Featured Adventure: Archer’s Fork Backpacking Trail – Part 1

Us ready for the trip

Ready for the 2.5 Hour drive to the trailhead

The Trail

Archer’s Fork Trail is a beautiful and moderately challenging loop trail in Southeastern Ohio, deep within Wayne National Forest. It is located near the Ohio River and the West Virginia border in between Marietta, Ohio and Wheeling, West Virginia. The challenge of the trail comes in the elevation change, which is somewhat unusual for Ohio trails. This is due to the trail being near the Appalachian Mountains. Elevation on the trail ranges from around 700 feet to about 1,200 feet. These elevation changes occur frequently taking adventurers from river beds to high hilltops and back again. The trail itself is between 11 and 12 miles, but has many side trails and sites to see that can extend the trip. These include a Covered Bridge Trail and connectors to the North Country Trail as well as a small diversions to see the Natural Bridge and the Great Cave.

Path the to Archer's Fork Trail

Day 1

The trail head is a little over a two and a half hour drive from Columbus and even the drive can be a bit of an adventure. While most of the trip is on the highway, the last half hour is through the foothills of the Appalachian Mountains on back country roads. The twists, turns, and hills were so intense that they had me wishing for my motorcycle. My friend Kevin accompanied me on this trip and was kind enough to drive. He had quite a fun time maneuvering his 5-Speed, 1998 Ford F-150 with it’s 8-foot bed through the curvaceous hills. The challenging roads made the time pass quickly as I white-knuckled the passenger handle and pumped my imaginary brake pedal. Finally, we arrived at the trailhead, safe and sound

Getting geared up at the trailhead

Getting geared up at the trailhead

The trailhead is located near a small, well-kept cemetery at the top of a hill. It was about 5:30 pm when we set out on the trail for the day and we immediately were heading back downhill into the woods. This trip was actually Kevin’s first experience with backpacking. So my plan was to take the first day very easy. We would hike in about a mile or two and find a nice camp. This would give us some time to setup and allow for Kevin to learn the basics of camp and my equipment. The fact that both of our packs weighed in at over 50 pounds also influenced the decision to take the first day a little easy.

Day 1 at the Trail Head

Day 1 at the Trail Head

There were a couple dayhikers heading back to the trailhead, but it looked like we would be the only backpackers in the woods tonight (unless more were to arrive later). Since this was actually my second time on the trail, I decided to hike the loop in the opposite direction that I had hiked it previously.

Natural Bridge

We kept a good pace and quickly arrived at the first site to see: a natural bridge that had been formed by a waterfall flowing through the weaker portions of the rock. It was a fascinating site to see and we explored the area for a few minutes. Mayflowers covered the hill and surrounding areas and the setting sun gave everything a beautiful glow.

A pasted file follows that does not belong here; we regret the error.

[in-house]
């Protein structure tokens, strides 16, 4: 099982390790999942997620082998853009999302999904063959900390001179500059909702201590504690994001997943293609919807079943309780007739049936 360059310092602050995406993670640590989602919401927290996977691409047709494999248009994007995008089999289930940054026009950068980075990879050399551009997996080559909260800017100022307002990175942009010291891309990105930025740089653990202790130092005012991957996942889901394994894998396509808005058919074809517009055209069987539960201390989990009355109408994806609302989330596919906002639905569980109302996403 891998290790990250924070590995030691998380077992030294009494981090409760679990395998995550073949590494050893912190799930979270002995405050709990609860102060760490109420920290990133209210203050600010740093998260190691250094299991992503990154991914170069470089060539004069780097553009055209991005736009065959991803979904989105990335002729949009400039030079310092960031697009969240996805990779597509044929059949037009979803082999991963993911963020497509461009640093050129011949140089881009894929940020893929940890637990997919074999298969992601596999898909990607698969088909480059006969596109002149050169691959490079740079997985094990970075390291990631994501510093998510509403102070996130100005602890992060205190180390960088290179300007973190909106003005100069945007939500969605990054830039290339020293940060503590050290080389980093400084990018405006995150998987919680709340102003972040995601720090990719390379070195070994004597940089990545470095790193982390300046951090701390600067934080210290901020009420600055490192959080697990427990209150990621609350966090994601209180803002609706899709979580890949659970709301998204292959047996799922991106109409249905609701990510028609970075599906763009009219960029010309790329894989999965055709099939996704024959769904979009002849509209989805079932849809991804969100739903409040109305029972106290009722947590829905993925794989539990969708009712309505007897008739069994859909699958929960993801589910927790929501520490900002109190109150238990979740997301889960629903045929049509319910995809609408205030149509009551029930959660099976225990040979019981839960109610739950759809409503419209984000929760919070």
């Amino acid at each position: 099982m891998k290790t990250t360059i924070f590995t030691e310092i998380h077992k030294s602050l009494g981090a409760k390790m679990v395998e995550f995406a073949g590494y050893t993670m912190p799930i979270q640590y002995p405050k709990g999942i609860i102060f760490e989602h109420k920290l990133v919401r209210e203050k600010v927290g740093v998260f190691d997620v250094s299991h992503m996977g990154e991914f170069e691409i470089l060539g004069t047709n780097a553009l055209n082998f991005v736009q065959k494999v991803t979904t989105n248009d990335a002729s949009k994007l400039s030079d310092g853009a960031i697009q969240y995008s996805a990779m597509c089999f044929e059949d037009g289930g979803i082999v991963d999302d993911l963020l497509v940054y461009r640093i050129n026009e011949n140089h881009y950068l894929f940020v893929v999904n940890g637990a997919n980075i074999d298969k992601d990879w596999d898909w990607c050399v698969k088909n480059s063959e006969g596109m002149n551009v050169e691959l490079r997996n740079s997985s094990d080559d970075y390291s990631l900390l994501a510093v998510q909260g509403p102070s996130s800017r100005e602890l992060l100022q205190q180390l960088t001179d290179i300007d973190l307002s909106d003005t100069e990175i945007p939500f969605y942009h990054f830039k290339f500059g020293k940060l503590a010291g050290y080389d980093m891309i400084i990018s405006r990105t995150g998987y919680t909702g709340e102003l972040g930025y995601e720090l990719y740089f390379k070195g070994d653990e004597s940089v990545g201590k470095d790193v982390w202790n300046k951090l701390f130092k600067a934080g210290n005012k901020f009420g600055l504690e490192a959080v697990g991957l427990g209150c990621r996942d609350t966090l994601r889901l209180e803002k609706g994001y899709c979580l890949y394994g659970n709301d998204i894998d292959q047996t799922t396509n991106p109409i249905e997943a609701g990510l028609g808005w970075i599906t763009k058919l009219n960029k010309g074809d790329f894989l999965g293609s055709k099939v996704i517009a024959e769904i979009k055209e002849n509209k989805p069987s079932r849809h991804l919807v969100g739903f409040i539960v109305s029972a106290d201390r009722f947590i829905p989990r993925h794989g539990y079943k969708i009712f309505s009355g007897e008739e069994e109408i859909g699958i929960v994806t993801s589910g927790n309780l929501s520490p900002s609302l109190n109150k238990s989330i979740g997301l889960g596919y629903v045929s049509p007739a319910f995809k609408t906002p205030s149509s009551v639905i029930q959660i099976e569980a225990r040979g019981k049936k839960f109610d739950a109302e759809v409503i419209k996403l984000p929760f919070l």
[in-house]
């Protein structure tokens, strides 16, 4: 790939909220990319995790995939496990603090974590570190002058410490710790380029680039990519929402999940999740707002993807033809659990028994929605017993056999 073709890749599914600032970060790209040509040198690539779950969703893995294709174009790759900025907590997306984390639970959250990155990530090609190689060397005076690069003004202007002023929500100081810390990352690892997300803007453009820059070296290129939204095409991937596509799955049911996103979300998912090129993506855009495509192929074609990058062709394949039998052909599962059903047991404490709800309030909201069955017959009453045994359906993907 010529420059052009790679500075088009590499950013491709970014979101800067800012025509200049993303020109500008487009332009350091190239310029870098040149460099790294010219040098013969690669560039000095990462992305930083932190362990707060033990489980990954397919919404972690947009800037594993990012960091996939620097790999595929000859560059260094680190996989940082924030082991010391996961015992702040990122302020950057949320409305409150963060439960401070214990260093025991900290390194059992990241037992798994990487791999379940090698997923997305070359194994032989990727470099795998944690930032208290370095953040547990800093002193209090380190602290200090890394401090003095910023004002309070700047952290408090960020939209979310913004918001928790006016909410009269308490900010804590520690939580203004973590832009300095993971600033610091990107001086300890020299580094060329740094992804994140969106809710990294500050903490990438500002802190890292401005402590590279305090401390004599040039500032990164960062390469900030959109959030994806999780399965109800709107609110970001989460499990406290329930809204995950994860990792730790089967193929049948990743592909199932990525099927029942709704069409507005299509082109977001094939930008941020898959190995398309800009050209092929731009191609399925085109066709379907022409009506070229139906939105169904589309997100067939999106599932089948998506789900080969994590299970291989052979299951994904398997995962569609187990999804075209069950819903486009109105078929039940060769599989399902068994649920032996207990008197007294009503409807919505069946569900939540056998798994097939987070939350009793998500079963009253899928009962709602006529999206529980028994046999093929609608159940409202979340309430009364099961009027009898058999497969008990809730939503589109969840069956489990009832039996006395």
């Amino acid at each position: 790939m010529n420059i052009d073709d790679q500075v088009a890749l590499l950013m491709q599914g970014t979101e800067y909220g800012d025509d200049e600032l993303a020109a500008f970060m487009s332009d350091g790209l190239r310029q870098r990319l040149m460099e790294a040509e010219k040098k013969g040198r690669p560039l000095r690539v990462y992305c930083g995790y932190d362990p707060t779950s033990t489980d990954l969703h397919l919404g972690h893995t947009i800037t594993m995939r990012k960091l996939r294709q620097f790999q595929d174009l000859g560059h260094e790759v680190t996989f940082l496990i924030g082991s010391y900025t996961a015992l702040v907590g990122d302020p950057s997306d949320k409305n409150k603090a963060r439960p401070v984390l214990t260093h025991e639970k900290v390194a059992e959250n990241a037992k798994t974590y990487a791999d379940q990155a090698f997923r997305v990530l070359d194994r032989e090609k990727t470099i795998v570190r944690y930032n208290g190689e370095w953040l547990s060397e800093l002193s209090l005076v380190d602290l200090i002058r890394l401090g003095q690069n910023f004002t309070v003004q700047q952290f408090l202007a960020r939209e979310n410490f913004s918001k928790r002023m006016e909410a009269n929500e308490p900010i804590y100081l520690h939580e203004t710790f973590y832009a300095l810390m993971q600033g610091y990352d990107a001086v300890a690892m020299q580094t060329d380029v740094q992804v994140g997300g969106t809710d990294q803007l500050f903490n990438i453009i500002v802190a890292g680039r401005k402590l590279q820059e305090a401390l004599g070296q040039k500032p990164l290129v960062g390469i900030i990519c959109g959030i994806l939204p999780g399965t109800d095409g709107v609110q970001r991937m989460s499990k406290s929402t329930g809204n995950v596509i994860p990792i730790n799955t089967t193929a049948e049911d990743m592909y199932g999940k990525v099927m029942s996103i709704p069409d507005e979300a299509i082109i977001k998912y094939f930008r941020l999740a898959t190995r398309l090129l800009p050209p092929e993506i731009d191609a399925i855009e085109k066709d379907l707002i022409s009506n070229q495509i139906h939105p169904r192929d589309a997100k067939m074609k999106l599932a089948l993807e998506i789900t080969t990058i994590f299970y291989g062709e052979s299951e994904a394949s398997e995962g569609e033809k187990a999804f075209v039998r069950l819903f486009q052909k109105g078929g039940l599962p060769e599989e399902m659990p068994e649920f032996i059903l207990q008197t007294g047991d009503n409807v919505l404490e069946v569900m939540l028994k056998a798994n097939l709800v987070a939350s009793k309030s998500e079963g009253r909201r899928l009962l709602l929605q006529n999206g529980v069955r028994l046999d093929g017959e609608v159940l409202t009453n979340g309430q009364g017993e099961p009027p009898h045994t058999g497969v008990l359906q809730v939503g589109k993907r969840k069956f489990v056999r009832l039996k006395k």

Kevin on the Natural Bridge

Kevin on the Natural Bridge

We set back out on the trail and headed through some large rock formations. We continued to keep a good pace and covered a little under a mile from the Natural Bridge before we found our first potential campsite. The sun was still shining and the site was not cleared very well. So we decided to press on. The trail wound down the large hill we were on and eventually crossed a stream. There was an old, abandoned shed and pumping station along the creek that we quickly explored before moving on.

Hiking through the forest and rocks

Hiking through the forest and rocks

The trail twisted up a slight slope about ten feet above the creek bed and then followed parallel to the creek into a pine forest. Shortly after passing into the pine forest, we found an excellent campsite. It was already cleared and had some rocks that formed a firepit as well as a few pieces of firewood. It was close to 7:30pm so we decided to camp there for the night.

 Night 1

It was a cool evening with almost no wind as I taught Kevin how to setup our backpacking tent. It had been a couple years since I had used this specific tent and it was a different setup than my others. Even I had to think for a few minutes to remind myself how to set it up.

Archer's Fork Day 1 CampWe finished that up and I started building a fire as Kevin scavenged for additional firewood. Soon, a beautiful fire was roaring and we unpacked our backpacking stove to boil some water for dinner. Our delicious freeze-dried meals consisted of Mesquite BBQ chicken and a lamb vindaloo. Both were delicious for freeze-dried trail meals.

Kevin and I sat around the fire on our camp mats relaxing and letting our meals settle. With absolutely no social pressure, no worries, and no further responsibilities for the night, we were able to completely let loose and talk about anything and everything. Before we knew it, my watch showed 1am. We turned in for the night and quickly fell asleep as temperatures plunged into the 20s.

Relaxing around the fire

Relaxing around the fire

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6 thoughts on “Featured Adventure: Archer’s Fork Backpacking Trail – Part 1

  1. Thanks for the backwoods trek. Beautifully written. Reminds me of the many times our family camped…fun to remember!

    Like

  2. Pingback: Featured Adventure: Archer’s Fork Backpacking Trail – Part 2 | Atlas Alex

  3. I love your style of writing. It keeps me engaged. Your photographs are beautiful and well placed. Keep up the good work. You may get published someday like your Aunt Terry!

    Like

  4. Pingback: Featured Adventure: Archer’s Fork Backpacking Trail – Part 3 | Atlas Alex

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